May 25, 2021
Let the pandemic be our wake-up call: if ever there was a time to transform our relationship with animals, it's now. While the origin of COVID-19 remains uncertain, one of the likely theories is that it originated in a wet market in Wuhan, China. Wet markets are places where live animals--both wild and domesticated--are sold, and they have been known to transmit several diseases from wildlife to humans, including SARS. There is also terrible cruelty associated with them.
To combat bacterial infections in farmed animals, antibiotics are routinely added to feed, which is thought to be one of the primary causes of antibiotic resistance in humans, a terrifying trend.
Wet markets aren't the only places where zoonotic diseases--those that jump from nonhuman animals to humans--originate. The H5N1 bird flu originated in farmed birds. The H1N1 swine flu originated in farmed pigs. Salmonella, campylobacter, and other infectious diseases are so common in farmed animals that a recent study indicated that more than 17 percent of chickens were infected with campylobacter and a similar percentage with salmonella. In 2014, Consumer Reports found nearly all of 300 samples they studied were contaminated with potentially harmful bacteria.
These and other food-borne illnesses may not cause the number of deaths as COVID-19 or influenza, but they sicken nearly 50 million people in the U.S. annually; put approximately 125,000 of them in the hospital; and kill more than 3,000. To combat bacterial infections in farmed animals, antibiotics are routinely added to feed, which is thought to be one of the primary causes of antibiotic resistance in humans, a terrifying trend.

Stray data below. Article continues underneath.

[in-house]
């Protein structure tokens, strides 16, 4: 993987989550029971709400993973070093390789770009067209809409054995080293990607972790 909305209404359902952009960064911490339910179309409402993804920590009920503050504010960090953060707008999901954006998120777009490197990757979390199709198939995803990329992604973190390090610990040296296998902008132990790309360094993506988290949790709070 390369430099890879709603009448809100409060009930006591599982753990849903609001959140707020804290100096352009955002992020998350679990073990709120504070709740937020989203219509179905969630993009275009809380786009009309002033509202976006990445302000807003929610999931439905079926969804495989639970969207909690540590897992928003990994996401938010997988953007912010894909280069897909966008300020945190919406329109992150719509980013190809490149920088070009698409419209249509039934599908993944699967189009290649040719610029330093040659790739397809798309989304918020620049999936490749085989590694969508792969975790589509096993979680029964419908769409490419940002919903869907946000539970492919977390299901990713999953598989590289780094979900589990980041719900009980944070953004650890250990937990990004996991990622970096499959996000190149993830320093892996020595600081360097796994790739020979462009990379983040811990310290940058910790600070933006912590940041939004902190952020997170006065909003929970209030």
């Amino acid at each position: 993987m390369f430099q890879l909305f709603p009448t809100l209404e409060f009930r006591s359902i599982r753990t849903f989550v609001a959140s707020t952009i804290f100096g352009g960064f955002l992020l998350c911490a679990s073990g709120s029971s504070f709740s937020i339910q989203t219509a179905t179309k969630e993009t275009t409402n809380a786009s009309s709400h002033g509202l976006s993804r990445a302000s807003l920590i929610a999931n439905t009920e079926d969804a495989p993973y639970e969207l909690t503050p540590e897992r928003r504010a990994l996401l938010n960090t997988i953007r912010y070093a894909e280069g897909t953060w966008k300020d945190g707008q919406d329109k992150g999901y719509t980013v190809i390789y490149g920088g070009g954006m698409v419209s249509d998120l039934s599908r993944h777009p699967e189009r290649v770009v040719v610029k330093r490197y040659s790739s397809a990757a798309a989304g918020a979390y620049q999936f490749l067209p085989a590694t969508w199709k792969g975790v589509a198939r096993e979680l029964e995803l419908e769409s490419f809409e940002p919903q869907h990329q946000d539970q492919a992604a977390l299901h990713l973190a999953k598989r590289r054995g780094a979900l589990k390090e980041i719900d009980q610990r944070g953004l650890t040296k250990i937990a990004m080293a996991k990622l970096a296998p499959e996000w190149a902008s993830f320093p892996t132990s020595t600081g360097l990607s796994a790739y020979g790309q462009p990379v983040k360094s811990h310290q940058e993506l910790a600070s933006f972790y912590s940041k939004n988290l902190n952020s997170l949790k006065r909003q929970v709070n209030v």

While our relationships with dogs and cats may be, on the whole, loving and compassionate, and our relationships with songbirds and raptors full of awe and admiration, our relationships with many other animals are sick, literally and figuratively. Not only do we sicken ourselves through these relationships, we often brutalize animals as well, especially the ones we choose to eat.
It is the norm to cram farmed animals together so tightly that they cannot spread a wing, take a step, or breathe air untainted by ammonia fumes from their own built-up excrement. It is the norm to violate their basic needs and instincts--for example, by removing calves from their dairy cow mothers within 24 hours, and caging sows so that they are so immobilized while they are nursing their piglets they can't even turn around. It is the norm to mutilate farmed animals by cutting off the tails of pigs and the sensitive beaks of birds, and by branding and dehorning cows, all without painkillers or anesthesia. These cruel, unsanitary systems have been linked to countless disease outbreaks.
Experimenting On and Hunting Animals
As of this writing, the COVID-19 pandemic has "officially" killed nearly 3.5 million people. (The World Health Organization estimates that the real number is between 6-8 million.) Thanks to vaccine development, we can hope for an end to the terrible death toll. But nonhuman animals have paid a price for this scientific success: we developed the vaccines by experimenting on monkeys and rodents, who suffer and die in labs by the millions.